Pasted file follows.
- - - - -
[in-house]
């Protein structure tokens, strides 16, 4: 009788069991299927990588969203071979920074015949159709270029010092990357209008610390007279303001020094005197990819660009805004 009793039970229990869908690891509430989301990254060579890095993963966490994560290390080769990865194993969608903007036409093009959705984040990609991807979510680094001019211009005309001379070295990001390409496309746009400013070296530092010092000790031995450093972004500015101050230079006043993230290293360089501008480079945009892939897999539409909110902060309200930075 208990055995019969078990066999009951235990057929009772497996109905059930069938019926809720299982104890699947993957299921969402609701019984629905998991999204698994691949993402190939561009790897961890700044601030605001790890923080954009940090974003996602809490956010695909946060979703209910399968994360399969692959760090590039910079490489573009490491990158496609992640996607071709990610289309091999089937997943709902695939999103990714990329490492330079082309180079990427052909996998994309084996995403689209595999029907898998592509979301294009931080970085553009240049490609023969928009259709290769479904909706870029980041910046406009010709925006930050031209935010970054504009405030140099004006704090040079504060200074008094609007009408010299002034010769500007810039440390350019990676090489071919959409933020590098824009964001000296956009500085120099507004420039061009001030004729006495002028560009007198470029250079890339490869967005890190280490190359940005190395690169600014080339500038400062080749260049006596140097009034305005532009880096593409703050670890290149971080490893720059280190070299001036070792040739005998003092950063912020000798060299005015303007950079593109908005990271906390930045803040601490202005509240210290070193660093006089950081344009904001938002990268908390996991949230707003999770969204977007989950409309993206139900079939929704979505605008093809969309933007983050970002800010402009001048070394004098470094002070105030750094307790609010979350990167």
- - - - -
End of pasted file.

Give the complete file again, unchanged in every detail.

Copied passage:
[in-house]
């Protein structure tokens, strides 16, 4: 009788069991299927990588969203071979920074015949159709270029010092990357209008610390007279303001020094005197990819660009805004 009793039970229990869908690891509430989301990254060579890095993963966490994560290390080769990865194993969608903007036409093009959705984040990609991807979510680094001019211009005309001379070295990001390409496309746009400013070296530092010092000790031995450093972004500015101050230079006043993230290293360089501008480079945009892939897999539409909110902060309200930075 208990055995019969078990066999009951235990057929009772497996109905059930069938019926809720299982104890699947993957299921969402609701019984629905998991999204698994691949993402190939561009790897961890700044601030605001790890923080954009940090974003996602809490956010695909946060979703209910399968994360399969692959760090590039910079490489573009490491990158496609992640996607071709990610289309091999089937997943709902695939999103990714990329490492330079082309180079990427052909996998994309084996995403689209595999029907898998592509979301294009931080970085553009240049490609023969928009259709290769479904909706870029980041910046406009010709925006930050031209935010970054504009405030140099004006704090040079504060200074008094609007009408010299002034010769500007810039440390350019990676090489071919959409933020590098824009964001000296956009500085120099507004420039061009001030004729006495002028560009007198470029250079890339490869967005890190280490190359940005190395690169600014080339500038400062080749260049006596140097009034305005532009880096593409703050670890290149971080490893720059280190070299001036070792040739005998003092950063912020000798060299005015303007950079593109908005990271906390930045803040601490202005509240210290070193660093006089950081344009904001938002990268908390996991949230707003999770969204977007989950409309993206139900079939929704979505605008093809969309933007983050970002800010402009001048070394004098470094002070105030750094307790609010979350990167």